On view at The Met Fifth Avenue in Gallery 509

Unlike Spanish and Italian tin-glazed earthenware, English pottery was not produced in a few particular sites, but over the entire country wherever the necessary clay beds existed. Produced in vast numbers for ordinary usage, these wares had little decorative value. For this reason, few examples have survived, and these have been recovered almost exclusively through excavation. The representation of English earthenware on the tables of affluent households, such as that in the Luttrell Psalter, is exceedingly rare. In spite of their commonplace nature, however, these objects can be appreciated for their pleasing profiles and simple, if occasionally careless, decoration.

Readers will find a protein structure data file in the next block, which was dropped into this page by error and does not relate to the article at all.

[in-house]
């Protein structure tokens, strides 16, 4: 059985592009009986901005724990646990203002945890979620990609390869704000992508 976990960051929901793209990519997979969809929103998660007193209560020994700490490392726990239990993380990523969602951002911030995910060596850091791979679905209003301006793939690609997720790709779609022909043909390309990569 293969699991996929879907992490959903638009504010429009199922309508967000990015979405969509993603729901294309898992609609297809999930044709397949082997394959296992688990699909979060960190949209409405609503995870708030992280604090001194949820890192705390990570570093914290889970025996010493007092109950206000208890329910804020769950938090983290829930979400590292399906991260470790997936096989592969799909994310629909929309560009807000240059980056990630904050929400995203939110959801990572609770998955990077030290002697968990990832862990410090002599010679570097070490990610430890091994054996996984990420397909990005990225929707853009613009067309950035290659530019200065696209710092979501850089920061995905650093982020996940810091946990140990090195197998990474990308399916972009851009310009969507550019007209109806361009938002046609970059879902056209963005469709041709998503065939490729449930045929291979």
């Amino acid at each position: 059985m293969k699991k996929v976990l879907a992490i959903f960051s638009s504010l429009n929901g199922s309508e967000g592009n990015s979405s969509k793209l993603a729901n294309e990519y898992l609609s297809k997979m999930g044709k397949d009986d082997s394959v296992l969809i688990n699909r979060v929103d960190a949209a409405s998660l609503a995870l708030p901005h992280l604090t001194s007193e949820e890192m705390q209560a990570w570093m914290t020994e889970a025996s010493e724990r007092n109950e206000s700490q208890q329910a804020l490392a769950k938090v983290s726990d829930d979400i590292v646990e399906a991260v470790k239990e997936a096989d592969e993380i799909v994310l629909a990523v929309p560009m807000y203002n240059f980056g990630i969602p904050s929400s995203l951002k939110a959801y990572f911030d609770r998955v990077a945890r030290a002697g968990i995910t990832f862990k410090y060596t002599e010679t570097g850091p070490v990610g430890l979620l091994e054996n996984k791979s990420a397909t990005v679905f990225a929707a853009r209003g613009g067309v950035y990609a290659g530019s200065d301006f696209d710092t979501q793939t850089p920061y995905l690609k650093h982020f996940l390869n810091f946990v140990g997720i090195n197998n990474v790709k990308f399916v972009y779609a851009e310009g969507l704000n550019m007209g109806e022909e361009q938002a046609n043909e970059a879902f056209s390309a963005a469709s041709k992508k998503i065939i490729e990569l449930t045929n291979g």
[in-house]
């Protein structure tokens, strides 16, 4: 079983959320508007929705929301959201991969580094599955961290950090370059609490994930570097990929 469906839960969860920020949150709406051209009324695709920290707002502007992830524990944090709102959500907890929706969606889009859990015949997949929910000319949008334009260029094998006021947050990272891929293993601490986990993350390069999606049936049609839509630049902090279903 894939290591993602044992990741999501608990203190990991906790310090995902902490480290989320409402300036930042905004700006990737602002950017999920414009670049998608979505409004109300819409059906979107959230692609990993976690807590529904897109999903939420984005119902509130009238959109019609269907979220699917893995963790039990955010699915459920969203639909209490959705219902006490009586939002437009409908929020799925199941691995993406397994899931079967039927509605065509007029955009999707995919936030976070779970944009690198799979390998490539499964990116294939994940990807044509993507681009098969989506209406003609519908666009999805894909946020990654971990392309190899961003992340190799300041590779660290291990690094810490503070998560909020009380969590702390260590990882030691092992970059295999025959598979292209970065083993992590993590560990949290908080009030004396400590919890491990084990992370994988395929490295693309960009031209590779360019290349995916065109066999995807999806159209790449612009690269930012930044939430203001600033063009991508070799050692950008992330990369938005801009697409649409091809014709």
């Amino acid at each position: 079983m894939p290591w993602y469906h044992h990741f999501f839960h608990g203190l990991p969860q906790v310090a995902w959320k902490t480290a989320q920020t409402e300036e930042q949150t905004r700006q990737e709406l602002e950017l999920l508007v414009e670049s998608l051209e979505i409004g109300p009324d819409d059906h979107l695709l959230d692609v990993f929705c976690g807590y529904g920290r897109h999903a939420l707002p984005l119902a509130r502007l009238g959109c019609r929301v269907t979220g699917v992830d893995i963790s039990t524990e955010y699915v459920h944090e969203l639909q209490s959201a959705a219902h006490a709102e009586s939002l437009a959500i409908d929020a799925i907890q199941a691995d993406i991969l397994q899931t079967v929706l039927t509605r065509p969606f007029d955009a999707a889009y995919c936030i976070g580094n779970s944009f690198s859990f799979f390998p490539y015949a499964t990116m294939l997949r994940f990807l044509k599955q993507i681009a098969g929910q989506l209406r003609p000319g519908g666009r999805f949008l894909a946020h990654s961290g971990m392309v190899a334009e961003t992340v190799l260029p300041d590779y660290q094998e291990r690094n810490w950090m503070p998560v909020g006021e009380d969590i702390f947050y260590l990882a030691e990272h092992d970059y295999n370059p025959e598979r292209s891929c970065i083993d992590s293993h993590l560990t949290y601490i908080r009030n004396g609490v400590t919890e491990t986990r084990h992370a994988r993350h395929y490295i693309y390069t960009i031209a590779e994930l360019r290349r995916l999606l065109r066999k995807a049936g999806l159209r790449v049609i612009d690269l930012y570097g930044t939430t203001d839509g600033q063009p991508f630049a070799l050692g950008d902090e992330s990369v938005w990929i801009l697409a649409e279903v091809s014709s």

Vessels such as this one, produced during the first half of the sixteenth century and generally referred to as Tudor jugs, were decorated with bands incised by a stylus on the wet clay while the jug was still spinning on the potter’s wheel. The vessel was then fired and given a bright green glaze. These jugs were made not only for pouring but were apparently used for drinking as well. As they resemble certain types of Rhenish stoneware vessels, it is possible that their style was influenced by German or Netherlandish immigrant potters working in Surrey, the probable site of their manufacture.

Jug, Earthenware, glazed, British

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